Firsts
« on: July 26, 2020, 10:38:44 PM »
Chin resting on his palm Peregrine traced his thumb across the stubble that trailed just below his bottom lip. Eyes staring without seeing at the thick wooden table in the center of the sitting room. It was a heavy piece of oak, unstained but sealed from the elements with specially crafted coating. sunlight spilled in through a tall window and crossed the surface in a dance between flicks of woodgrain. Whispering the age of the tree that once had been in dark rings. A blanket, clay cup, and smattering of small toys were scattered on top, hiding the eye in the very center of the table. One pudgy hand with tiny fingers clung to the edge. Balance precarious as Birdy made speedy laps on stubby legs.

She could only walk holding onto the furniture, or gripping someone’s finger. The new trick was one she seemed to enjoy. Occupying herself with crawling from chair to table to sofa and back again. Ten or twenty laps along the reachable sides of each. For the baby it was endless fun. For Peregrine the novelty had worn off days ago. Once in a while he would come back from his thoughts long enough to clap for her attention and try convincing her to walk unsupported. Calling her to him with eagerly reaching hands or the temptation of a treat.

His mind was not on his daughter at the moment, however. It was a hundred miles away. Thousands probably. On a different child, in a place he couldn’t name or reach. Who had held his hand while he took those first stumbling steps? Had he raced along to get as far as he could before losing his balance the way Birdy amused them all by doing? It was fitting, for his child to run before she could walk. She was his child after all. But what about Rias? Did he call out to some other man when he fell on his knees? Did he have anyone to call out to at all? It might have been the distant thunder of an approaching storm, or the restlessness in his spirit from being so often home with the Winds destroyed. Peregrine didn’t know why his mood was glum. But it was, and he was in the habit of fueling that misery with thoughts and fears for a son he had never even laid his own eyes on.

He might have sat in that state for hours more. No Kite in the house to shake him out of his own head. Starling not at home that week. Outside the wind picked up, the first specks of rain splatting on the pillow. Birdy had finished trailing along the sofa. Racing her own shadow she crawled hand and knee to the table again. Big blue eyes turning she looked to see if her father was watching as she pulled herself to standing at the table again. His absent gaze turned her smirk into a pout that would have reminded him of her mother if he had been paying attention. Instead she leaned against the table. Shoulder to the edge, turning a wooden ring toy in circles on her wrist like a bawdy bracelet. A bolt of lightning broke the sky, momentarily brightening the room. Birdy had seen her the same pretty light crackle around her father half a dozen times and was unmoved. Until the sky shook the house with an angry roar of thunder.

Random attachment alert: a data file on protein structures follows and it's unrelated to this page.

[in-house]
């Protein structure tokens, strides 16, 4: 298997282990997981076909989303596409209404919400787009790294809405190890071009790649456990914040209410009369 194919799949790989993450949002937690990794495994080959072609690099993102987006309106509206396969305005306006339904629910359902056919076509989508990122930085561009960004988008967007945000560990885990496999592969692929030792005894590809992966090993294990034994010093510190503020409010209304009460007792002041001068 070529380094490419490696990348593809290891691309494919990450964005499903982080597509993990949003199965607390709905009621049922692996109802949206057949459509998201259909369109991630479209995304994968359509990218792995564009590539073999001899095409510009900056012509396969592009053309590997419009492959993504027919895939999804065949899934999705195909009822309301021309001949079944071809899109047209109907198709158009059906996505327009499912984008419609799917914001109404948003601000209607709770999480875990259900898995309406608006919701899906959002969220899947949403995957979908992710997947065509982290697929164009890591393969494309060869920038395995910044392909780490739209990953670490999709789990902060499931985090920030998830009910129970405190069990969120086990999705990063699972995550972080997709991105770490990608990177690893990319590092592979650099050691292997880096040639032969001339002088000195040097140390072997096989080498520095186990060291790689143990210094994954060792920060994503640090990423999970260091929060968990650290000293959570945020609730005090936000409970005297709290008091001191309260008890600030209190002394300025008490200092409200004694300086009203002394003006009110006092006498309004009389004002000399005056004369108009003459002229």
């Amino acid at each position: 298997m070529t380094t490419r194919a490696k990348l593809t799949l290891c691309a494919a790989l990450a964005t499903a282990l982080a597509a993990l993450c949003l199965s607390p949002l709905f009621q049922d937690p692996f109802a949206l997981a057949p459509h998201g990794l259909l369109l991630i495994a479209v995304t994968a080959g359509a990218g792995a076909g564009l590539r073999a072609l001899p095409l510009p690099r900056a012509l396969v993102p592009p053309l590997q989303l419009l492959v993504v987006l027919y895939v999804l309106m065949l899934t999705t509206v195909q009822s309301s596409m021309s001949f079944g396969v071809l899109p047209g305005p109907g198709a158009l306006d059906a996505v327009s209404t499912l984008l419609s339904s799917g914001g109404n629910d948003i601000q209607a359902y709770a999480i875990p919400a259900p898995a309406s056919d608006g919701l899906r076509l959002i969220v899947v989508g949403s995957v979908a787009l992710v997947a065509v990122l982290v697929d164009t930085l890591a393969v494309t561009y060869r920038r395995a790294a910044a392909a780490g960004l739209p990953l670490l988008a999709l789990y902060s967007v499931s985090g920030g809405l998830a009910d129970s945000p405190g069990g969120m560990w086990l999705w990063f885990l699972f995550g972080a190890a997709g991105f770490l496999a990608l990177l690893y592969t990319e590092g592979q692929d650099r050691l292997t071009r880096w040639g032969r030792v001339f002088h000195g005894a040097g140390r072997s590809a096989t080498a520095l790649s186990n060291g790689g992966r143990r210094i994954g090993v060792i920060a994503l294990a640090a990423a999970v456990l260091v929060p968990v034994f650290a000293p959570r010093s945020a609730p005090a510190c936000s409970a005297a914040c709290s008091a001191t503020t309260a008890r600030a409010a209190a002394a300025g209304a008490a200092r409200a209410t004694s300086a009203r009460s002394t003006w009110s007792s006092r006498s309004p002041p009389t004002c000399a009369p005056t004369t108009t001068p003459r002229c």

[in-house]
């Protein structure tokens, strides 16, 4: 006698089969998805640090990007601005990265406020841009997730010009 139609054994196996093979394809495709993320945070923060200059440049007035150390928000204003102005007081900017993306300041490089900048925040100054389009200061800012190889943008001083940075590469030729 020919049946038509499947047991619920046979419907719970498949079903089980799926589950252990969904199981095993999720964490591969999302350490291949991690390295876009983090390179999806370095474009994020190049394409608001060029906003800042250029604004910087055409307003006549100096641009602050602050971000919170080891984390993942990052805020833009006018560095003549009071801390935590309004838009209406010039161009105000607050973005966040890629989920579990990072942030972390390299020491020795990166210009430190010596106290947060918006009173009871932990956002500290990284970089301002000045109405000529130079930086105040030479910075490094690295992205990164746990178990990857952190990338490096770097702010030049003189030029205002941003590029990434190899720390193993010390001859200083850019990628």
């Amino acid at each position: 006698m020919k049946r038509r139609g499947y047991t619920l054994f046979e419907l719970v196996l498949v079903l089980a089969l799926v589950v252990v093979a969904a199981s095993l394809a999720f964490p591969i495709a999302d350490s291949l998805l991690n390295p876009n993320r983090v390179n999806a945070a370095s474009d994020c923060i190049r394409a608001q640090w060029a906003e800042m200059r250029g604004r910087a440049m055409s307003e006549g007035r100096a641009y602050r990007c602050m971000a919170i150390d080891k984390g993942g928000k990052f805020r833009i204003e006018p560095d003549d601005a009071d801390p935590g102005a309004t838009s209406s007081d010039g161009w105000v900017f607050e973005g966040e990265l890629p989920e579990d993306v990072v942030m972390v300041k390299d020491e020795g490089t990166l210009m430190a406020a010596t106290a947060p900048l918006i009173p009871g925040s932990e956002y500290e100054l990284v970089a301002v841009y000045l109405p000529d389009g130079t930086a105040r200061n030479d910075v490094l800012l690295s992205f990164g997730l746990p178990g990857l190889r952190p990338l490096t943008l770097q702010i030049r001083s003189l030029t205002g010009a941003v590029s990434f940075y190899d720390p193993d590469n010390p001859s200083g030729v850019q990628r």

”Dada!” She squealed, tiny heart fluttering in her chest. Feet carrying her across the room. More afraid of the sound than of falling.

The thunder had rattled Peregrine out of his thoughts. Face fixed in a toothy smile he leaned forward in the chair, ”Birdy! You said Daddy!” Rias was put back into the only place Peregrine could keep him, that half of his heart that was always aching. Even when the joy of another child threatened to make it burst right out of his chest. He looked around the room, mouth parted to share the moment with someone. Anyone. She said daddy! Fixed on the first surprise he was doubly surprised by the second. Her little body of squishy rolls, bouncing curls and padded diaper plopping into his open arms. ”Look at her!” He told no one cheerfully.

”Look at you, little lady!” He told her instead, scooping her up into his lap. Birdy buried her face in his chest, where it was safe from loud noises- because nothing could roar louder than her daddy. Chuckling as she burrowed deeper into his shirt with another crack of thunder he stroked her hair. ”Aw, it’s alright. The storm won’t last and I’m here.” The rain beat down harder as he held her tight until she was brave enough to sit up again. Driven in from the barn Kite flung the front door open and threw his wet body across the sofa.

”I was almost done that puzzle table!” He complained. Peregrine smirked at his brother, ”She said Daddy.” He taunted. There had been a month’s long bet on who’s name she would say first. Kite had bet it would be Auntie. Peregrine had won. ”Only counts if we all hear it.”

”Dada.” Birdy confirmed, pointing at her father’s chest. It started a scuffle as Kite rolled from his seat to get closer. Nose to nose with his niece to coach her into the syllables of “Kite” while Peregrine pretended to pull her away and cover her ears. Their efforts to make her say other words drowned out in cheerful peels of baby laughter as they took turns tickling her in punishment for failure.

When she finally bored of them she fought her way down Peregrine’s legs to stumble crawl back to the table. This time her father followed to help her fit the pieces of a puzzle toy together. At her side he held the biggest box while she tried to nest the rest inside. Brushing his damp hair off of his forehead Kite watched them with a small grin. She was the perfect little queen for Peregrine, because she was no queen at all. But no one else had ever gotten his brother to kneel.